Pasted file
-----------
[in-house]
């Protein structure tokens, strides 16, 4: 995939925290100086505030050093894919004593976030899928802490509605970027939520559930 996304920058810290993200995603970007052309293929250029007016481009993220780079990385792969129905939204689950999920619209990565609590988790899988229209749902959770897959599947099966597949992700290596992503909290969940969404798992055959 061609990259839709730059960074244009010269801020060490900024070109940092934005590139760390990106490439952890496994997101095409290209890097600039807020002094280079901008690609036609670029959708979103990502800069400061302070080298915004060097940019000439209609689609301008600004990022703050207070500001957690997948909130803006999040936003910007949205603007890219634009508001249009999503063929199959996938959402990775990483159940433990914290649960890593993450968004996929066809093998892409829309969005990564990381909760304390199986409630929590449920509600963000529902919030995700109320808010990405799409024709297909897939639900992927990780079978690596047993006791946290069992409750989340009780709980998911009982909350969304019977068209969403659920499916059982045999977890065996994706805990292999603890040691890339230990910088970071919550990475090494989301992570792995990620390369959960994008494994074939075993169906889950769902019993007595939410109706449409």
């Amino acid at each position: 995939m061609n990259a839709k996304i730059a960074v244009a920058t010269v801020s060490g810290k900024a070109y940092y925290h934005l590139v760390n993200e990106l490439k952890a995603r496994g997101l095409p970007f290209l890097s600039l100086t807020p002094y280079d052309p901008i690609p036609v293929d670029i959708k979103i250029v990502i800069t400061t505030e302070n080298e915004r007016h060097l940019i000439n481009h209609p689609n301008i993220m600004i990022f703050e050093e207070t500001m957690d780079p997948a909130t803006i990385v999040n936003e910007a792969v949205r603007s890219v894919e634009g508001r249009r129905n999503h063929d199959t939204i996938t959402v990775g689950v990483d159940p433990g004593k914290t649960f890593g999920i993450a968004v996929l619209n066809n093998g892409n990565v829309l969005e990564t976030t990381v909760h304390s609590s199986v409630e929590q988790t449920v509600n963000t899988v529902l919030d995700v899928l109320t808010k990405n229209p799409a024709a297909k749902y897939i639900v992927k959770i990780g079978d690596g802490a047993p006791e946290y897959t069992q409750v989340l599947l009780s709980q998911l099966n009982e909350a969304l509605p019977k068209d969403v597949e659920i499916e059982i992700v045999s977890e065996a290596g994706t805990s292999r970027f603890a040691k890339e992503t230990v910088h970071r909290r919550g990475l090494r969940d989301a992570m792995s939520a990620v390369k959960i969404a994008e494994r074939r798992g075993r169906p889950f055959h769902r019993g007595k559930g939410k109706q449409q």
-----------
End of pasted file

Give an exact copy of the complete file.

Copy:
[in-house]
């Protein structure tokens, strides 16, 4: 995939925290100086505030050093894919004593976030899928802490509605970027939520559930 996304920058810290993200995603970007052309293929250029007016481009993220780079990385792969129905939204689950999920619209990565609590988790899988229209749902959770897959599947099966597949992700290596992503909290969940969404798992055959 061609990259839709730059960074244009010269801020060490900024070109940092934005590139760390990106490439952890496994997101095409290209890097600039807020002094280079901008690609036609670029959708979103990502800069400061302070080298915004060097940019000439209609689609301008600004990022703050207070500001957690997948909130803006999040936003910007949205603007890219634009508001249009999503063929199959996938959402990775990483159940433990914290649960890593993450968004996929066809093998892409829309969005990564990381909760304390199986409630929590449920509600963000529902919030995700109320808010990405799409024709297909897939639900992927990780079978690596047993006791946290069992409750989340009780709980998911009982909350969304019977068209969403659920499916059982045999977890065996994706805990292999603890040691890339230990910088970071919550990475090494989301992570792995990620390369959960994008494994074939075993169906889950769902019993007595939410109706449409």
């Amino acid at each position: 995939m061609n990259a839709k996304i730059a960074v244009a920058t010269v801020s060490g810290k900024a070109y940092y925290h934005l590139v760390n993200e990106l490439k952890a995603r496994g997101l095409p970007f290209l890097s600039l100086t807020p002094y280079d052309p901008i690609p036609v293929d670029i959708k979103i250029v990502i800069t400061t505030e302070n080298e915004r007016h060097l940019i000439n481009h209609p689609n301008i993220m600004i990022f703050e050093e207070t500001m957690d780079p997948a909130t803006i990385v999040n936003e910007a792969v949205r603007s890219v894919e634009g508001r249009r129905n999503h063929d199959t939204i996938t959402v990775g689950v990483d159940p433990g004593k914290t649960f890593g999920i993450a968004v996929l619209n066809n093998g892409n990565v829309l969005e990564t976030t990381v909760h304390s609590s199986v409630e929590q988790t449920v509600n963000t899988v529902l919030d995700v899928l109320t808010k990405n229209p799409a024709a297909k749902y897939i639900v992927k959770i990780g079978d690596g802490a047993p006791e946290y897959t069992q409750v989340l599947l009780s709980q998911l099966n009982e909350a969304l509605p019977k068209d969403v597949e659920i499916e059982i992700v045999s977890e065996a290596g994706t805990s292999r970027f603890a040691k890339e992503t230990v910088h970071r909290r919550g990475l090494r969940d989301a992570m792995s939520a990620v390369k959960i969404a994008e494994r074939r798992g075993r169906p889950f055959h769902r019993g007595k559930g939410k109706q449409q």